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Three-time world champion Jackie Stewart told BBC Radio Four’s Today programme: “During that accident he died twice and was resuscitated.

“Recovering from that accident, he came to Monza [for the Italian Grand Prix], which I was doing commentary for. He shouldn’t have been there but wanted to get back to racing.

“I will never forget him putting his helmet on and he was suffering so much pain. When he came out from driving at the end I was there and the blood was running down out of his helmet.

“It’s very sad news. I’ve known Niki for a long time and he was just entering grand prix racing when I was retiring. We had a season together. He always had great integrity and was one the smoothest, best drivers I’ve ever seen.”

Team principal Toto Wolff said: “First of all, on behalf of the team and all at Mercedes, I wish to send our deepest condolences to Birgit, Niki’s children, his family and close friends.

“Niki will always remain one of the greatest legends of our sport – he combined heroism, humanity and honesty inside and outside the cockpit.

“His passing leaves a void in Formula 1. We haven’t just lost a hero who staged the most remarkable comeback ever seen, but also a man who brought precious clarity and candour to modern Formula 1. He will be greatly missed as our voice of common sense.

“Our Mercedes team has also lost a guiding light.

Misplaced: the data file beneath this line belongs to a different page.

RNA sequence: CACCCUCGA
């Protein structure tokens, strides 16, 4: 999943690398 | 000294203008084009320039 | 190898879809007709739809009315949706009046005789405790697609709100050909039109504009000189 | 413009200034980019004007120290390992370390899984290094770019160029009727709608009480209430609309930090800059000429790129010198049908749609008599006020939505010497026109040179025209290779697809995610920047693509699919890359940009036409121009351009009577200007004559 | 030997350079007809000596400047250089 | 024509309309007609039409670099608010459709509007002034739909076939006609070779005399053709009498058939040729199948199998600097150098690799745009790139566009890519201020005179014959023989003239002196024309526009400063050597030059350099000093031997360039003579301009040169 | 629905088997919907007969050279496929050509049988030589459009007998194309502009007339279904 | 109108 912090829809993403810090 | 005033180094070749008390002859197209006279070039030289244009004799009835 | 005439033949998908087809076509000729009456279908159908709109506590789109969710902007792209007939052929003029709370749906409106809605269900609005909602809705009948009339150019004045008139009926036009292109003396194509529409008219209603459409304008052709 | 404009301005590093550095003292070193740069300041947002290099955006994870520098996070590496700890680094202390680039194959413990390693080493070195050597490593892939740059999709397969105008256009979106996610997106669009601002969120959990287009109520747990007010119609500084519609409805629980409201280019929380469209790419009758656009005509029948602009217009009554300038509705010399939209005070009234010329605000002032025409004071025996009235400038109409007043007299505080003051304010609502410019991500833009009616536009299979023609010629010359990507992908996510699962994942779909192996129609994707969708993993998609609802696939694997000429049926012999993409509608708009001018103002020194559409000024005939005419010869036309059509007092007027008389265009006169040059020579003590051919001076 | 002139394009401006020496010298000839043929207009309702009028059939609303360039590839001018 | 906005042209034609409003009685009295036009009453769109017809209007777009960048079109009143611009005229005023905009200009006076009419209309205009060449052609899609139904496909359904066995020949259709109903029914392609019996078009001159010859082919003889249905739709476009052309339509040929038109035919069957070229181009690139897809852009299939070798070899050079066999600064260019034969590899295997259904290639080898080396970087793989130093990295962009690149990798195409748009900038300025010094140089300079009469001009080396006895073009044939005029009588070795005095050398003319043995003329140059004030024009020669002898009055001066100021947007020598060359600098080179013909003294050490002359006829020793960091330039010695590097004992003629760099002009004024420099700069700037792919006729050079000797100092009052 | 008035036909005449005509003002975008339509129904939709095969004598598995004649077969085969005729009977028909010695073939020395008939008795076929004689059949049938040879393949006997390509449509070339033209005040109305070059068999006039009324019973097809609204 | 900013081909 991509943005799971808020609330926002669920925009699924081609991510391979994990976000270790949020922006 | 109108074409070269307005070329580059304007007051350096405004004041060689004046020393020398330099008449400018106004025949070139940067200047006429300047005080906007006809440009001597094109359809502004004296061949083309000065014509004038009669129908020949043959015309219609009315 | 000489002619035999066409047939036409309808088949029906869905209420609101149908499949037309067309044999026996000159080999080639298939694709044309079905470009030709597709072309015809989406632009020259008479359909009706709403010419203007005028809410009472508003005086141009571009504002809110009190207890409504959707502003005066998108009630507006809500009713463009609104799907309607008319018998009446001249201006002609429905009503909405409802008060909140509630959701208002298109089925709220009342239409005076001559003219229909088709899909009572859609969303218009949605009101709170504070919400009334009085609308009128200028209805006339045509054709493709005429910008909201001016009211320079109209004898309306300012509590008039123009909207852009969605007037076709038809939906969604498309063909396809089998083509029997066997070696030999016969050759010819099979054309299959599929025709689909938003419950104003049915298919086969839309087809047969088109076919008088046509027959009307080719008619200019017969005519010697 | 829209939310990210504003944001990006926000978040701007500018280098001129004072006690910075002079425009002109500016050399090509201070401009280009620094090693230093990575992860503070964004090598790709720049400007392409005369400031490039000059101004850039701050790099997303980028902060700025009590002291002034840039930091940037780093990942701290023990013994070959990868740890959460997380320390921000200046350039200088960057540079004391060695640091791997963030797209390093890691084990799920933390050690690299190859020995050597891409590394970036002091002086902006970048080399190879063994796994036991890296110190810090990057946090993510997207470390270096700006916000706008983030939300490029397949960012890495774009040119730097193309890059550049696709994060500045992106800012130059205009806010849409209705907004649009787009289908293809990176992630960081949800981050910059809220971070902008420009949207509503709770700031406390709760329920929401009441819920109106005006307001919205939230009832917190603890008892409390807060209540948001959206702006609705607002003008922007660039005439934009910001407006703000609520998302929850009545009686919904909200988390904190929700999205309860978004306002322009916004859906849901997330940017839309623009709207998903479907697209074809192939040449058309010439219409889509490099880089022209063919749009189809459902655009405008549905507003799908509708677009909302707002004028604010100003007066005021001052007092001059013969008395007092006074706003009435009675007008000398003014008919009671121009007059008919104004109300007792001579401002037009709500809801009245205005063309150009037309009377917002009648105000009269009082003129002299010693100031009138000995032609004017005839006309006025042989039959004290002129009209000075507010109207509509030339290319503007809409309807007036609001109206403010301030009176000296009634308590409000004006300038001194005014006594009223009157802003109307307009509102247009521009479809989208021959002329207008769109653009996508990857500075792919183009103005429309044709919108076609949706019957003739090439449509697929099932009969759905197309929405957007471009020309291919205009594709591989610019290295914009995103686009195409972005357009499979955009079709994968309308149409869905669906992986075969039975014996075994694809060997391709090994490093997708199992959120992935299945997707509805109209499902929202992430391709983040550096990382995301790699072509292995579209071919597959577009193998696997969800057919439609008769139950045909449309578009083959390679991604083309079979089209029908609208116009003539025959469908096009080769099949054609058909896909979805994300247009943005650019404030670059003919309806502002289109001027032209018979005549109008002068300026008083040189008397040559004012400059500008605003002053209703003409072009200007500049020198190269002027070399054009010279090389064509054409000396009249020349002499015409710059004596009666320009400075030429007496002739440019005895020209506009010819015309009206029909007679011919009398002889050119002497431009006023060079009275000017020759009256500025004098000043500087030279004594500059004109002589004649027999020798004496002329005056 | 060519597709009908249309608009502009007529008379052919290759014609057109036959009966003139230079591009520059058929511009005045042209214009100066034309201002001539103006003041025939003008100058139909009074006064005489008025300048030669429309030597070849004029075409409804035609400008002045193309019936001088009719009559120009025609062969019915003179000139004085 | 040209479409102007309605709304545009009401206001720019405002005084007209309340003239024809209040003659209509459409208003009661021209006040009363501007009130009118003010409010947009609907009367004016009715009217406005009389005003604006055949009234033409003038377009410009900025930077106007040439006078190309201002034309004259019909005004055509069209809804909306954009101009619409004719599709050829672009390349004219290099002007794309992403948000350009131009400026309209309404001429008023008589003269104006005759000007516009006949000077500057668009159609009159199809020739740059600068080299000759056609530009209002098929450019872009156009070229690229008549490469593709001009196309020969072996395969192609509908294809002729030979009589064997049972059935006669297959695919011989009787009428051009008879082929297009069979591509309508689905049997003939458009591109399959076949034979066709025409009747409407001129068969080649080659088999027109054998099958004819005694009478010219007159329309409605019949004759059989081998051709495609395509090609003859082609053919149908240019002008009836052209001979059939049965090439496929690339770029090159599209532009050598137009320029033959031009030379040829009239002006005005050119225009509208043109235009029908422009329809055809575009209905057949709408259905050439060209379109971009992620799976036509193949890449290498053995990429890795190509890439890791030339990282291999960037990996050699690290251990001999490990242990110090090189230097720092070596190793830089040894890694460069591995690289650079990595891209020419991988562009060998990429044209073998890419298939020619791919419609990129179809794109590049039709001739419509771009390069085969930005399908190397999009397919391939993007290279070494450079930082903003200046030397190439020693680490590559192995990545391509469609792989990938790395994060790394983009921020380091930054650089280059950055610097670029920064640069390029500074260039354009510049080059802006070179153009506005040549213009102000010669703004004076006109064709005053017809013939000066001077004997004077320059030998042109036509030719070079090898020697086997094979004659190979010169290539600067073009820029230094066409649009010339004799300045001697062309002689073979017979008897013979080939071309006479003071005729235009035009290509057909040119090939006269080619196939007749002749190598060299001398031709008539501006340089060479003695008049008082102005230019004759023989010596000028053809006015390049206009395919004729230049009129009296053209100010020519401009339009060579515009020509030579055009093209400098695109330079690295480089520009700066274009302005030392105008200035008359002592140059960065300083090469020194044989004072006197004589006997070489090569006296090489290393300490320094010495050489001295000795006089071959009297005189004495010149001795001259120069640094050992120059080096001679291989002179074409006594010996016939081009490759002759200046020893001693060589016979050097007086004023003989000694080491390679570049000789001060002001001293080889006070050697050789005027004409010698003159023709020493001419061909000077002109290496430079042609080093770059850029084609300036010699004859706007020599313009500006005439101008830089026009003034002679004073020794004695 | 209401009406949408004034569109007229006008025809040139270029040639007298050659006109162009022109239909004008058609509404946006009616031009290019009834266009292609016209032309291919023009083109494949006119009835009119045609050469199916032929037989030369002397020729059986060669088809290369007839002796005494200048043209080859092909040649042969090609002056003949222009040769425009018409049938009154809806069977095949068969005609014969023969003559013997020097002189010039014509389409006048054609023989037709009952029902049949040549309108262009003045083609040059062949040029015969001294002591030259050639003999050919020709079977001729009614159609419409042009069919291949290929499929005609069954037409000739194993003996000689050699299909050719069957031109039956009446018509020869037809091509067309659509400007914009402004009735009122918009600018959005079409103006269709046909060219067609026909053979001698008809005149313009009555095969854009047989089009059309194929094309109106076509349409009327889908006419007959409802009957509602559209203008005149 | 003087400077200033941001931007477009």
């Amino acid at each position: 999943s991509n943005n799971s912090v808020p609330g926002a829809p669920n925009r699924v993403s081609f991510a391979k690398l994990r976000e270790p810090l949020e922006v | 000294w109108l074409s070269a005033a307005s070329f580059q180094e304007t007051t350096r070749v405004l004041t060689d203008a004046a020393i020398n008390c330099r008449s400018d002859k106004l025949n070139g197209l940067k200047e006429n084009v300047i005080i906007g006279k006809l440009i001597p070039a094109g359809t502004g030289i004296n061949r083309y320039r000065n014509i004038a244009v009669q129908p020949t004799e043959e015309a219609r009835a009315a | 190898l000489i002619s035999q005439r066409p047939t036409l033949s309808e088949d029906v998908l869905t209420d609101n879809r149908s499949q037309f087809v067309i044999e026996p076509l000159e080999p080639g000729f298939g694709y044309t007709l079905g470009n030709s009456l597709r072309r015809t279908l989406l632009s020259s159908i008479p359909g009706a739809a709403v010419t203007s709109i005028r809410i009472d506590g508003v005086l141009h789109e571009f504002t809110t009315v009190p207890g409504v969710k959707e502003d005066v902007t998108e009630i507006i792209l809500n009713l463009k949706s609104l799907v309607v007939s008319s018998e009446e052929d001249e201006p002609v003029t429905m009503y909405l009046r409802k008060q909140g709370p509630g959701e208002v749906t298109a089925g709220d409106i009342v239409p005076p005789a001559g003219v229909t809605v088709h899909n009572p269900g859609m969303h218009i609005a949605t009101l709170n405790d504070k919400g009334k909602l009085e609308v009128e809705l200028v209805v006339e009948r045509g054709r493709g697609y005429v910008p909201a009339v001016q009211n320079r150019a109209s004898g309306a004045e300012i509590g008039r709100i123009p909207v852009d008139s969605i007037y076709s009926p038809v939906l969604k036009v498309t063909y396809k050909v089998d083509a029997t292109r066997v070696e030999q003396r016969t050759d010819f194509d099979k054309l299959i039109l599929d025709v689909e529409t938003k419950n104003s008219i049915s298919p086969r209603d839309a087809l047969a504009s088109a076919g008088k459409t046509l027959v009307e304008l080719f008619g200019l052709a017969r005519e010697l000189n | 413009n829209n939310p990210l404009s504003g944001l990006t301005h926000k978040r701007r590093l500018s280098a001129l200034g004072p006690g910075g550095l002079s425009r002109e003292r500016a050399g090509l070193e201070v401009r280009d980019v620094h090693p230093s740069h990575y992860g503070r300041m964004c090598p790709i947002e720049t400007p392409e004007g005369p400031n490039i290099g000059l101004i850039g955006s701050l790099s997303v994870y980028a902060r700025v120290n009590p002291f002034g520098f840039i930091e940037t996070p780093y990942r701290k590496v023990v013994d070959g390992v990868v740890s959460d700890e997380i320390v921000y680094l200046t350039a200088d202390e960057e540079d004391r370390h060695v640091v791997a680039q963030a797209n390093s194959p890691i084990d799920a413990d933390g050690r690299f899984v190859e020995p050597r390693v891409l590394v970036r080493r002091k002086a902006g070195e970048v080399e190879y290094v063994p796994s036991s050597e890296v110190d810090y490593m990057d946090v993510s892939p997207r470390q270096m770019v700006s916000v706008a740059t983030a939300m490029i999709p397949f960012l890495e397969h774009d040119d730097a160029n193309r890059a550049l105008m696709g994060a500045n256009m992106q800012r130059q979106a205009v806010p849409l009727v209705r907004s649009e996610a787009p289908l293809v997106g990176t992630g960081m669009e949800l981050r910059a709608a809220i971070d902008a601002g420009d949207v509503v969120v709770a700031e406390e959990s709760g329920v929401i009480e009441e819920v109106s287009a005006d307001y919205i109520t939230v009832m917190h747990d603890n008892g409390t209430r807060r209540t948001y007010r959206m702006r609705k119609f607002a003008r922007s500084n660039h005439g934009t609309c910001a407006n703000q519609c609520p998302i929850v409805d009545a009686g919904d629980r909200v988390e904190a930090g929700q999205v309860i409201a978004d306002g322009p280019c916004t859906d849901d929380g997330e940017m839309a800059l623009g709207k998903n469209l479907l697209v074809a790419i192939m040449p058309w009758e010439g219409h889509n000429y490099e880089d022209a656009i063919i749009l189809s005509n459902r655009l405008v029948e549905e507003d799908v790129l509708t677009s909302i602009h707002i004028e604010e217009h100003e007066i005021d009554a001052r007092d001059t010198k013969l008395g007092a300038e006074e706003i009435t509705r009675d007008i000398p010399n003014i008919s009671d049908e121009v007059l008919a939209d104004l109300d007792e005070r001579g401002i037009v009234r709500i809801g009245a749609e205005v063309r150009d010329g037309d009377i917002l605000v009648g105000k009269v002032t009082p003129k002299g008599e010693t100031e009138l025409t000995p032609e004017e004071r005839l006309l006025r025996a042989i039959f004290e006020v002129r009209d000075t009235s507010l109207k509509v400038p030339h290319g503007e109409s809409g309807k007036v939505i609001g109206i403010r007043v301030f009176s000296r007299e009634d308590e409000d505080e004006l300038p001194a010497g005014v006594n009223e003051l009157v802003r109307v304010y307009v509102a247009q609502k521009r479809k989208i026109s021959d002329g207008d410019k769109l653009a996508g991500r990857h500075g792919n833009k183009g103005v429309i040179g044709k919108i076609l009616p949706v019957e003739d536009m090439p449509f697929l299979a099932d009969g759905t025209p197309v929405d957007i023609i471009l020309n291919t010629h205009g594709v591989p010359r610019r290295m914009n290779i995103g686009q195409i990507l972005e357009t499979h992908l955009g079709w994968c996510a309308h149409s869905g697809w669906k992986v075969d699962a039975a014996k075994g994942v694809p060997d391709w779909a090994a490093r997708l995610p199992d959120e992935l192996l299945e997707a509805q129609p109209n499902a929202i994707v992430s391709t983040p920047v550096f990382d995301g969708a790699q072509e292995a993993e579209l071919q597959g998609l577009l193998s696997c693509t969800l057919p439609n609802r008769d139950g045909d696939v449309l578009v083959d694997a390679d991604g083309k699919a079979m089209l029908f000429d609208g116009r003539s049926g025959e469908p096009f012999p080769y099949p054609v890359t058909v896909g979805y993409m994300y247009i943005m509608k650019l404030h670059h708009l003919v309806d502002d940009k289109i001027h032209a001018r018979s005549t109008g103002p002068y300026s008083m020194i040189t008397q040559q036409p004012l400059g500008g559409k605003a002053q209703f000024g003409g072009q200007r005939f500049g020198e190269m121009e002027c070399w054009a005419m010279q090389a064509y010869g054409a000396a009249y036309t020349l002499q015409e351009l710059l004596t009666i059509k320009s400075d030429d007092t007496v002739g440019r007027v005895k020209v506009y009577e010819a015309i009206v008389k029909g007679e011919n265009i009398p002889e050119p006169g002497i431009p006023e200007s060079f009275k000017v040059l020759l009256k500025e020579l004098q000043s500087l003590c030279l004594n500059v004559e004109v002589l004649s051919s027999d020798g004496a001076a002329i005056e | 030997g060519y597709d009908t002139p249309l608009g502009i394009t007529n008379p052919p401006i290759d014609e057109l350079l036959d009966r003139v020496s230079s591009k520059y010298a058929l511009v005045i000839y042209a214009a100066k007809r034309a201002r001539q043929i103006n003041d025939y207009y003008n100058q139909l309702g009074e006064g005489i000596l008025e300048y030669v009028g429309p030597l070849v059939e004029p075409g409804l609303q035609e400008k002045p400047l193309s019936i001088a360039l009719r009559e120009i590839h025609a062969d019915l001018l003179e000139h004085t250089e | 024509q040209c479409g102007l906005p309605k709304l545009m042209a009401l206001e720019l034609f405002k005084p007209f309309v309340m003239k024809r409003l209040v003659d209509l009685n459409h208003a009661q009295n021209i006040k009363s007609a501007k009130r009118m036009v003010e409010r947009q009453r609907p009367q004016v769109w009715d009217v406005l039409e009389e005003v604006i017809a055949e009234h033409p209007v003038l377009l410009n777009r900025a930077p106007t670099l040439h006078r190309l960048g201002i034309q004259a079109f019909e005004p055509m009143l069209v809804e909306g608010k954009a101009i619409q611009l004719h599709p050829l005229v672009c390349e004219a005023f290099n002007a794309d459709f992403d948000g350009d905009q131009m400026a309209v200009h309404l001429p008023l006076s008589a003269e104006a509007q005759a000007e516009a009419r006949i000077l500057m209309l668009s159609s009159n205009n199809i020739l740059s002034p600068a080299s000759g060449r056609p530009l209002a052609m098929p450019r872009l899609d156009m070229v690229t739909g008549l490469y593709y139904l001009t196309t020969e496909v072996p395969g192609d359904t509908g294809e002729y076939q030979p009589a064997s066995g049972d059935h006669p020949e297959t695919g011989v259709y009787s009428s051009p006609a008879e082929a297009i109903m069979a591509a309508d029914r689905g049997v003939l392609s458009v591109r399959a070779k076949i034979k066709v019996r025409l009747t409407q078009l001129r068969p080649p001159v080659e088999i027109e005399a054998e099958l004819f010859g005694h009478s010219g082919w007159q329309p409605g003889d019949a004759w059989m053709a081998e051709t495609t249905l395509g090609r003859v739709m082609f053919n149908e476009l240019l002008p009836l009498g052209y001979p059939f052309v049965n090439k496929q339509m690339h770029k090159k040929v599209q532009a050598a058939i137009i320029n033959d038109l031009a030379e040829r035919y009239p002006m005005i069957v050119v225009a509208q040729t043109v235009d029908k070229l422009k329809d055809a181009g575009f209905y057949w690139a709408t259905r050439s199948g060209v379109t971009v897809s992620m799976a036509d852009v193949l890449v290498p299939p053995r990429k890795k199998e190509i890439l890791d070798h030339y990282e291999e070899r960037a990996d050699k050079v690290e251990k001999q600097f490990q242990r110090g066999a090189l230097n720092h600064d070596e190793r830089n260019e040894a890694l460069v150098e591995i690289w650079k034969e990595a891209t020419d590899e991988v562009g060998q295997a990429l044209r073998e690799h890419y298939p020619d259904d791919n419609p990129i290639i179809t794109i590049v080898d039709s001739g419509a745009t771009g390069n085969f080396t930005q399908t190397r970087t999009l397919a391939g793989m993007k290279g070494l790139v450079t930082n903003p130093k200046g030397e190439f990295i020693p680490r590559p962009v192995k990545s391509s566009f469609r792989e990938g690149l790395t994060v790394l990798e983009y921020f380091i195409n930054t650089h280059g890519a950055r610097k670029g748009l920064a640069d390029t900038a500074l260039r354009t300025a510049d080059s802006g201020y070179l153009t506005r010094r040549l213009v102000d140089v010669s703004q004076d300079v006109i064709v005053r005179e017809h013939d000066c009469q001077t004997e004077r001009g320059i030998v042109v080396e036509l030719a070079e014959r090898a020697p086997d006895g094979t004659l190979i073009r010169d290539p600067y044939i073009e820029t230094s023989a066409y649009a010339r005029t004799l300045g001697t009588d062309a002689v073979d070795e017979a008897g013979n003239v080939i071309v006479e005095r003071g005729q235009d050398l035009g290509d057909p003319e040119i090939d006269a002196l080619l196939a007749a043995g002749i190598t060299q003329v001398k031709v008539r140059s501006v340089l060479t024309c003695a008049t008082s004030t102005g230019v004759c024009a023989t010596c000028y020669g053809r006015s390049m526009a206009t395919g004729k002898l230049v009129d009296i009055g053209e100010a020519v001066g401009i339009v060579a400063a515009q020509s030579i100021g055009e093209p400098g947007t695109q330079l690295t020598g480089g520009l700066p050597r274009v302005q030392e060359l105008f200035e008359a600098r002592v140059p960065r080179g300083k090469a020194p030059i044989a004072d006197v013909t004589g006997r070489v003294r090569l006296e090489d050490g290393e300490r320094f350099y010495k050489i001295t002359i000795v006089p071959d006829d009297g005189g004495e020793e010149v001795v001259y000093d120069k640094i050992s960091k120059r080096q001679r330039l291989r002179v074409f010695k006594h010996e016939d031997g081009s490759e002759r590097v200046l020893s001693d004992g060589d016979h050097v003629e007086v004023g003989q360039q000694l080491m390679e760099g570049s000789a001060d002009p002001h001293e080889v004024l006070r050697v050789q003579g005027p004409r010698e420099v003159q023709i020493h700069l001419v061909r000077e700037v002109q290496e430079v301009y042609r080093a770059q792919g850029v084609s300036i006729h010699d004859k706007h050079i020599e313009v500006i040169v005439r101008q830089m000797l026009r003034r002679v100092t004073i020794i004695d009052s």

“As a team-mate over the past six and a half years, Niki was always brutally honest – and utterly loyal. It was a privilege to count him among our team and moving to witness just how much it meant to him to be part of the team’s success.”

Nico Rosberg, who won the world title in 2016 with Mercedes, tweeted: “Dear Niki. Thank you for everything that you did for me. I learned so much from you.

“Your passion, your fighting spirit, to never give up, you belief that you always meet twice in life, and even your patience with us youngsters.

“Myself and all of your 100 million fans around the world whom you also so strongly inspired to never give up in the hardest of times are thinking of you and your family and wish that you rest in peace.”



Billy Monger took a remarkable first single-seater win in the 78° Grand Prix de Pau, gambling on wet tyres and overtaking nearly the whole grid on the way to victory.

The Briton, who is a double amputee below the knees after being injured in a racing crash two years ago, qualified 11th on slick tyres but peeled into the pits at the end of the warm-up lap for wets.

He was followed in by several others, but none made the progress Monger did, who was in the lead before the halfway point of the race.

Those last two positions were gained after the leading slick-shod Motopark drivers Julian Hanses and Liam Lawson clashed, a result of Lawson trying to force a move at the tight Turn 13.